Despite over two decades of health education on AIDS, the pandemic continues unabated. Approximately 2.5 million new infections are occurring annually. The majority of these infections are in women living in sub-Saharan Africa. There is a critical need to develop new approaches to HIV prevention to help stem this tragic loss of human life. Behavioral interventions that encourage and support abstinence, careful partner selection, and condom usage have value, but maintenance of safe sex practices is difficult in high-risk populations. Some behavioral strategies are not acceptable or feasible for women at risk for HIV for cultural or gender reasons, such as negotiating safe sex with a stable sex partner. Data accumulated during microbicide preparedness studies show that most women living near the sites that are proposed for MTN effectiveness studies are married or in stable relationships, and almost all report having only one sex partner. In areas of high HIV prevalence, a substantial number of HIV-negative women are unknowingly in stable, HIV-discordant partnerships and face challenges in male willingness to accept HIV testing and condom use. Ending the AIDS pandemic will require a comprehensive approach incorporating a range of prevention strategies that includes both microbicides and vaccines.
It is anticipated that more than a decade of further research and development will be needed before an effective vaccine against HIV is developed. Even when an effective HIV vaccine is identified, it will not likely be 100% effective and may not be acceptable to all high-risk groups. Therefore, complementary prevention methods such as microbicides will still be needed.
Microbicides, defined as antimicrobial products for prevention of sexually transmitted infections including HIV, are one of the most promising preventive interventions to emerge over the past decade. Microbicides that are effective, inexpensive, readily available, and widely acceptable would give women who cannot rely on male condom usage or abstinence a method to protect themselves against HIV. Microbicides could be used alone or in combination with physical barriers to provide the ability to block the sexual transmission of HIV. Even a partially effective microbicide has the potential to have a profound impact on the dynamics of the HIV epidemic.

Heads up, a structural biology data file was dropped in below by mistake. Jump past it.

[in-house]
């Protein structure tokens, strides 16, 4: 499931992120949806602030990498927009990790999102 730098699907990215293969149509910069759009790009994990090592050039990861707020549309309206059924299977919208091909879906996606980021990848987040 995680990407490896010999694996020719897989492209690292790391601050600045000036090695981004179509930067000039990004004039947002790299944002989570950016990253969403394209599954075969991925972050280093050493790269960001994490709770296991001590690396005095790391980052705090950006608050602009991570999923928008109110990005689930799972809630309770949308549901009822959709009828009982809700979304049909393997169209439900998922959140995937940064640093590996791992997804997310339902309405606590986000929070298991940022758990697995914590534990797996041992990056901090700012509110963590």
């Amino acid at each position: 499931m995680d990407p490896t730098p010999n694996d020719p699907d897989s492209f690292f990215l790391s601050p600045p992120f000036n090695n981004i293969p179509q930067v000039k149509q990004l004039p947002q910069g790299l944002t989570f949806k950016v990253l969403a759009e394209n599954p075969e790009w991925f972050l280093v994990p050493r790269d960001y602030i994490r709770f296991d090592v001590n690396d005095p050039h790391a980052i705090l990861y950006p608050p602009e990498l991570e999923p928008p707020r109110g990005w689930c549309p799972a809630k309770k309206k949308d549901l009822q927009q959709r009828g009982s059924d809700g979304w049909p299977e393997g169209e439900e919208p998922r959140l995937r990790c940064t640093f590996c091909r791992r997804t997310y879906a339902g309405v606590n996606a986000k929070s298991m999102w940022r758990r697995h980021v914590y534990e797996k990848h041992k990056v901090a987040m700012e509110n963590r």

The mission of the MTN is to reduce the sexual transmission of HIV through the development and evaluation of products that reduce the transmission of HIV when applied topically to mucosal surfaces or when taken orally. The goal is to work in a highly efficient manner and conduct scientifically rigorous and ethically sound clinical studies of microbicide safety and effectiveness, which will support licensure of safe and effective products.
The MTN will:
- Develop a highly focused microbicide-development strategy based on a drug-development model
- Maintain outstanding operational execution of protocol development and implementation, laboratory and data management support, and fiscal oversight
- Maintain a performance-oriented culture
- Create and maintain a fast, flexible, leadership
The MTN operates under a cooperative agreement with the DAIDS, US National Institute of Allergy and Infectious Diseases (NIAID), which is the main institute of the US National Institutes of Health (NIH) Consortium. Other members of the NIH Consortium include the National Institute of Child Health and Development (NICHD) and the National Institute of Mental Health (NIMH).
The MTN is governed by the Executive Committee which is responsible for the overall scientific direction, development, and implementation of policy, procedural decisions, and resource allocation.
The components responsible for the operational aspects of the MTN are shown below.
Operationally, the MTN is composed of three committees, three working groups, and protocol teams. The committees (Manuscript Review Committee, Study Monitoring Committee, and Network Evaluation Committee) and working groups (Biomedical Science Working Group, Behavioral Research Working Group, and Community Working Group) assure scientific quality and community relations for MTN studies. Protocol Teams are created for each MTN clinical protocol and have oversight of the MTN clinical protocols and ensure their integrity.